A big problem requires even bigger solutions
1 April 2021 at 4:50 pm
When it comes to homelessness, government should prioritise implementing diverse, forward-thinking early intervention strategies, writes MP Fiona Patten reflecting on the recommendations made in Victoria’s Homelessness Inquiry.
This is the eighth of a 12-part series from Housing All Australians exploring the role that housing can and should play within Australian society and why it is important to our economy that we house all Australians, rich or poor.
In the first week of March, I had the great privilege of tabling the report of the Inquiry into Homelessness by the Victorian Parliament’s Legal and Social Issues Committee, on which I also serve as chair.
Unsurprisingly the final document is a weighty one, given the groaning weight of the issue on our community. Homelessness is seen as the deepest expression of social exclusion in our society, a growing and seemingly intractable problem. But we cannot, and we must not, ever give up on our attempts at ending it.
We began the inquiry before the devastating 2019/2020 bushfires in Victoria and prior to the start of the COVID-19 pandemic. Homelessness was already a challenge for so many in Victoria, and these events exacerbated these difficulties for both those experiencing homelessness and those providing homelessness support. Measures put in place during the COVID-19 pandemic, particularly in the CBD of Melbourne, saw many people previously sleeping rough placed in emergency accommodation, with plans for this to transition into long-term housing.
Those who live within the city area, like me, were heartened to see that something slightly good had come from the pandemic lockdowns. It showed that with sufficient will on the part of the Victorian government, it is possible to end homelessness for many people experiencing it. Whether that will remain the case is yet to be seen, but surely through this experience, we can see that there is a light at the end of the tunnel for so many and we can help get them there.
The Victorian government’s landmark Big housing build, which will see 9,300 new social housing dwellings built, about a 10 per cent increase in Victoria’s social housing stock, was announced towards the end of our inquiry. Welcomed yes, but despite the unprecedented size of the program, this will actually still not ensure that Victoria will meet the national average of social housing as a percentage of total dwellings, at 4.5 per cent. In order to increase long-term housing options, the government needs to look at, among other measures, implementing mandatory inclusionary zoning in all new major housing developments across the state.
Another crucial part of our approach to homelessness should be to intervene early in order to prevent homelessness before it occurs. Whenever I have looked in depth at disadvantage in our society it has been evident that this can get to the very cause of disadvantage and turn people’s lives around. As well as being a social issue, this is also an economic issue as the long term cost and implications to society of not preventing homelessness will be larger than the investment to migrate that cost.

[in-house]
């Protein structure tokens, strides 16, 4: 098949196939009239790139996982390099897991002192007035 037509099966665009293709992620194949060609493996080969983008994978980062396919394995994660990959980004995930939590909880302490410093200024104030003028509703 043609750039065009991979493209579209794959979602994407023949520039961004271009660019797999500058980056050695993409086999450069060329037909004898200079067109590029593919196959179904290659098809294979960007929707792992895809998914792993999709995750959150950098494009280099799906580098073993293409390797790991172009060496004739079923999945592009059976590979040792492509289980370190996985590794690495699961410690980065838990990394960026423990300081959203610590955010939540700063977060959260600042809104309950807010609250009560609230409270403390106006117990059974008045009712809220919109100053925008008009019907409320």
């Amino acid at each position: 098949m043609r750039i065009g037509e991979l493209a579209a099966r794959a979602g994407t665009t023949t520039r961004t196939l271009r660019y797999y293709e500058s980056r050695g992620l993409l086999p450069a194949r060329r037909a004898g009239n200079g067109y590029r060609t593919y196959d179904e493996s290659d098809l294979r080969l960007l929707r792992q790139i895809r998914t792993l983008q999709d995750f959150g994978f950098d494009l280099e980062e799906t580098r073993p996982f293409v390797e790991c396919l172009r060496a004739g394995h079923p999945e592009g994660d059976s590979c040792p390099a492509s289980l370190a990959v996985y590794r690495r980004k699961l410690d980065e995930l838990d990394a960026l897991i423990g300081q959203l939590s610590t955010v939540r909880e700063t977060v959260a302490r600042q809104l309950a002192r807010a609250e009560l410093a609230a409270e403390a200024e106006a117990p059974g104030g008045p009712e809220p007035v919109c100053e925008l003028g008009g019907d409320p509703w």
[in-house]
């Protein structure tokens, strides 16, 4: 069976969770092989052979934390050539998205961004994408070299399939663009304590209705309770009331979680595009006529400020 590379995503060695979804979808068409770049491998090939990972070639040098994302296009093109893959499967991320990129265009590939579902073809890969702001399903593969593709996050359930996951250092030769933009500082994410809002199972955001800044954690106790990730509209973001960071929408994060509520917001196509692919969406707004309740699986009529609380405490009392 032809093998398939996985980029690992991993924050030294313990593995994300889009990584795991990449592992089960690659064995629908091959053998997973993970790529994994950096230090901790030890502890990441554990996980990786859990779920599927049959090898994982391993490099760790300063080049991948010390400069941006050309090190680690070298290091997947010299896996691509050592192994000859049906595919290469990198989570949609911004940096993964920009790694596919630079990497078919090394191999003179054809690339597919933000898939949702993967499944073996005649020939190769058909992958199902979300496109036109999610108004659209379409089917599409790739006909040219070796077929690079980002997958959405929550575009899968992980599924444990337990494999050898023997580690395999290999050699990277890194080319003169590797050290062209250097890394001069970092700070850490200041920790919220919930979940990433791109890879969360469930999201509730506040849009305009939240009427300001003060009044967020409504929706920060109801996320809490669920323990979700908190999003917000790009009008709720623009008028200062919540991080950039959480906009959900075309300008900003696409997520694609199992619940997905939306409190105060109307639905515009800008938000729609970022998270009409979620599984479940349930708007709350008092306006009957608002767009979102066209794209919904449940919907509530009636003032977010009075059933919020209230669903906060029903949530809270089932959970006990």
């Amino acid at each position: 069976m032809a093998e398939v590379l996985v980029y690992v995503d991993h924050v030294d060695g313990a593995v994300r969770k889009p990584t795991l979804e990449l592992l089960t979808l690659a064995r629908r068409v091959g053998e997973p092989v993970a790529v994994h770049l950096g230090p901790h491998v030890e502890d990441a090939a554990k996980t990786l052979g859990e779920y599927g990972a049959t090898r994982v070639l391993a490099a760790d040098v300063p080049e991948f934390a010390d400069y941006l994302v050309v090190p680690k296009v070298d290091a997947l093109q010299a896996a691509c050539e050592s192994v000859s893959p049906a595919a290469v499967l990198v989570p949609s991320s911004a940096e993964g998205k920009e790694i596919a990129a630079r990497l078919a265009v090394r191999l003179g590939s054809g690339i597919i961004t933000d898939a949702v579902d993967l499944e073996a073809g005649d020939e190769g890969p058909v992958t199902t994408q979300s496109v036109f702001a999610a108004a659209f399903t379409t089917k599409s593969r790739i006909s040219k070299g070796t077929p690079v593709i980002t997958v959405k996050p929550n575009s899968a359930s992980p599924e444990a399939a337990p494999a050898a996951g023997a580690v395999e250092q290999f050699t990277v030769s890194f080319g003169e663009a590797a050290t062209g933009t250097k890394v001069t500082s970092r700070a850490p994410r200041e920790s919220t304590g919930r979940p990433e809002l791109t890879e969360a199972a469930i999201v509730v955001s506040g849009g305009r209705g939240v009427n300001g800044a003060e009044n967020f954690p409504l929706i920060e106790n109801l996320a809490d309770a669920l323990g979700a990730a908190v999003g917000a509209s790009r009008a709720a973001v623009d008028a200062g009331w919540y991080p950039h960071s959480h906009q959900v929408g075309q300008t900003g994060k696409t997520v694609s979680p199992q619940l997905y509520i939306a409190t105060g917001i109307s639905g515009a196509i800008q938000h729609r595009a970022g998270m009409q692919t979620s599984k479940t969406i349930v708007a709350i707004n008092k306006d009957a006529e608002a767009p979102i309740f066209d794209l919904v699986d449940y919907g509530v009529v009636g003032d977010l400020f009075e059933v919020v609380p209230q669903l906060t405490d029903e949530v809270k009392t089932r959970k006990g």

This means identifying those at risk of homelessness and stepping in to provide support before they reach a crisis point. It also means a focus on education. There are many skilled and passionate people in the homelessness sector who have the capacity to do this crucial work and who should be supported to do so. Government should prioritise implementing diverse, forward-thinking early intervention strategies.
Often there is a tragic transition from institutional settings into homelessness including health, mental health, care and custodial settings. Too often, people at risk of homelessness are discharged or released into the community without sufficient planning or support to find and keep accommodation. Without a home, these individuals may soon end up back in hospital or in the justice system. For those leaving incarceration, being released into homelessness inhibits their chances at successful reintegration into the community.
Currently in Victoria, we have a homelessness sector that is overwhelmed with the need to respond to people in crisis.
I have urged the government to implement the recommendations made in the Homelessness Inquiry report. We can develop a more adaptable and flexible system of support so that the sector can focus more on early intervention rather than crisis responses.
This article is part of a 12-part series from Housing All Australians, which intends to draw on a range of perspectives centred around housing and homelessness. We will hear a range of views from business, the not-for-profit sector and hopefully government, as to why they believe housing is an important social and economic building block for Australia’s future prosperity.